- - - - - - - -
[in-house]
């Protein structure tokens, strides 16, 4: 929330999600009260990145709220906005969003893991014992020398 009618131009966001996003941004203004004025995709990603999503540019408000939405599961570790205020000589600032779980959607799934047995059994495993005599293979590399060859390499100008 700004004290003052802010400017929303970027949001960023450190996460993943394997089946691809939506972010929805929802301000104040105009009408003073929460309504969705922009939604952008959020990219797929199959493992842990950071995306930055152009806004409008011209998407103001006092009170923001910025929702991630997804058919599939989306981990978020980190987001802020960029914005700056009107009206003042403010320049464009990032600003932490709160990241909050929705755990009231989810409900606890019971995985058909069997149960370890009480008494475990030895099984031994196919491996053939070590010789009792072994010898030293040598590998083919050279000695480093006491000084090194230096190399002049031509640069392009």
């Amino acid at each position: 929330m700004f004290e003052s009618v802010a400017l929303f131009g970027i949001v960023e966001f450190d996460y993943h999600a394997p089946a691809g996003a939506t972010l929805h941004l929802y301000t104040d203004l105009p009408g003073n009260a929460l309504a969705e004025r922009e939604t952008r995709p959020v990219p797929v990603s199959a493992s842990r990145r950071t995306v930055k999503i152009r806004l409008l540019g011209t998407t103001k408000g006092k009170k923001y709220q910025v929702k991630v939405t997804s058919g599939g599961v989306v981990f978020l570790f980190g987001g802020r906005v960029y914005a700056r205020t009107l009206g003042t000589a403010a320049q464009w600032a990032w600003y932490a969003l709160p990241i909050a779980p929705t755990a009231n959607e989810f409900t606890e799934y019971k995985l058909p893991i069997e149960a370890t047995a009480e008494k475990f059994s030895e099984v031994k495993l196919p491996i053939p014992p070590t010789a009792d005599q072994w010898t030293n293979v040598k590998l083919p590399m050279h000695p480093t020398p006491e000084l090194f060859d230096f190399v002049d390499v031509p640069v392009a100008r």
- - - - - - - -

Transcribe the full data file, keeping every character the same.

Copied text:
[in-house]
């Protein structure tokens, strides 16, 4: 929330999600009260990145709220906005969003893991014992020398 009618131009966001996003941004203004004025995709990603999503540019408000939405599961570790205020000589600032779980959607799934047995059994495993005599293979590399060859390499100008 700004004290003052802010400017929303970027949001960023450190996460993943394997089946691809939506972010929805929802301000104040105009009408003073929460309504969705922009939604952008959020990219797929199959493992842990950071995306930055152009806004409008011209998407103001006092009170923001910025929702991630997804058919599939989306981990978020980190987001802020960029914005700056009107009206003042403010320049464009990032600003932490709160990241909050929705755990009231989810409900606890019971995985058909069997149960370890009480008494475990030895099984031994196919491996053939070590010789009792072994010898030293040598590998083919050279000695480093006491000084090194230096190399002049031509640069392009």
């Amino acid at each position: 929330m700004f004290e003052s009618v802010a400017l929303f131009g970027i949001v960023e966001f450190d996460y993943h999600a394997p089946a691809g996003a939506t972010l929805h941004l929802y301000t104040d203004l105009p009408g003073n009260a929460l309504a969705e004025r922009e939604t952008r995709p959020v990219p797929v990603s199959a493992s842990r990145r950071t995306v930055k999503i152009r806004l409008l540019g011209t998407t103001k408000g006092k009170k923001y709220q910025v929702k991630v939405t997804s058919g599939g599961v989306v981990f978020l570790f980190g987001g802020r906005v960029y914005a700056r205020t009107l009206g003042t000589a403010a320049q464009w600032a990032w600003y932490a969003l709160p990241i909050a779980p929705t755990a009231n959607e989810f409900t606890e799934y019971k995985l058909p893991i069997e149960a370890t047995a009480e008494k475990f059994s030895e099984v031994k495993l196919p491996i053939p014992p070590t010789a009792d005599q072994w010898t030293n293979v040598k590998l083919p590399m050279h000695p480093t020398p006491e000084l090194f060859d230096f190399v002049d390499v031509p640069v392009a100008r």